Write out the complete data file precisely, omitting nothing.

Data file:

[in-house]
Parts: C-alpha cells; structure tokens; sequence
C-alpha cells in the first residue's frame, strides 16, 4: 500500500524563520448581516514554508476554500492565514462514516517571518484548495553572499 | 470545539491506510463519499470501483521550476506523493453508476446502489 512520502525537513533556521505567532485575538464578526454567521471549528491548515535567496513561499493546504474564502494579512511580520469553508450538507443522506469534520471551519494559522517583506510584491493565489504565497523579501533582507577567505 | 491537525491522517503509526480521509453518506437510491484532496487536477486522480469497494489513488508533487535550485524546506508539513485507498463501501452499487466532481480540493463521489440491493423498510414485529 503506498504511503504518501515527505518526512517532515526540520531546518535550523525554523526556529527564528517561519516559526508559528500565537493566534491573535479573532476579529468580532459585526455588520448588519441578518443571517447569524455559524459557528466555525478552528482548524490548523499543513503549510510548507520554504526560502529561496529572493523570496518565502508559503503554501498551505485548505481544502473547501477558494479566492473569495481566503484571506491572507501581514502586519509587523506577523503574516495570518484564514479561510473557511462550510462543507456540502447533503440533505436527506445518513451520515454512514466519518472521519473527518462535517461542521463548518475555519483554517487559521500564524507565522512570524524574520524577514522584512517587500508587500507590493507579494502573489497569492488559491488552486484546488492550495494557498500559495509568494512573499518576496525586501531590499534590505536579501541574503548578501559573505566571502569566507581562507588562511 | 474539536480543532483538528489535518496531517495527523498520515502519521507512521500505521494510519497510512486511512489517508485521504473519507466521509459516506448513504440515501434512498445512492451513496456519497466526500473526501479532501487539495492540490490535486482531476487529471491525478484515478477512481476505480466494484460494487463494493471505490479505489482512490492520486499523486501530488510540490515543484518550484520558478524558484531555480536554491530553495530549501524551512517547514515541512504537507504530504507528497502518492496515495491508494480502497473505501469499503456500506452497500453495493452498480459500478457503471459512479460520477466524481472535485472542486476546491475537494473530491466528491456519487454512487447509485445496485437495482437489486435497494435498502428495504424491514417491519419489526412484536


[in-house]
Parts: C-alpha cells; structure tokens; sequence
C-alpha cells in the first residue's frame, strides 16, 4: 500500500524563520448581516514554508476554500492565514462514516517571518484548495553572499 | 470545539491506510463519499470501483521550476506523493453508476446502489 512520502525537513533556521505567532485575538464578526454567521471549528491548515535567496513561499493546504474564502494579512511580520469553508450538507443522506469534520471551519494559522517583506510584491493565489504565497523579501533582507577567505 | 491537525491522517503509526480521509453518506437510491484532496487536477486522480469497494489513488508533487535550485524546506508539513485507498463501501452499487466532481480540493463521489440491493423498510414485529 503506498504511503504518501515527505518526512517532515526540520531546518535550523525554523526556529527564528517561519516559526508559528500565537493566534491573535479573532476579529468580532459585526455588520448588519441578518443571517447569524455559524459557528466555525478552528482548524490548523499543513503549510510548507520554504526560502529561496529572493523570496518565502508559503503554501498551505485548505481544502473547501477558494479566492473569495481566503484571506491572507501581514502586519509587523506577523503574516495570518484564514479561510473557511462550510462543507456540502447533503440533505436527506445518513451520515454512514466519518472521519473527518462535517461542521463548518475555519483554517487559521500564524507565522512570524524574520524577514522584512517587500508587500507590493507579494502573489497569492488559491488552486484546488492550495494557498500559495509568494512573499518576496525586501531590499534590505536579501541574503548578501559573505566571502569566507581562507588562511 | 474539536480543532483538528489535518496531517495527523498520515502519521507512521500505521494510519497510512486511512489517508485521504473519507466521509459516506448513504440515501434512498445512492451513496456519497466526500473526501479532501487539495492540490490535486482531476487529471491525478484515478477512481476505480466494484460494487463494493471505490479505489482512490492520486499523486501530488510540490515543484518550484520558478524558484531555480536554491530553495530549501524551512517547514515541512504537507504530504507528497502518492496515495491508494480502497473505501469499503456500506452497500453495493452498480459500478457503471459512479460520477466524481472535485472542486476546491475537494473530491466528491456519487454512487447509485445496485437495482437489486435497494435498502428495504424491514417491519419489526412484536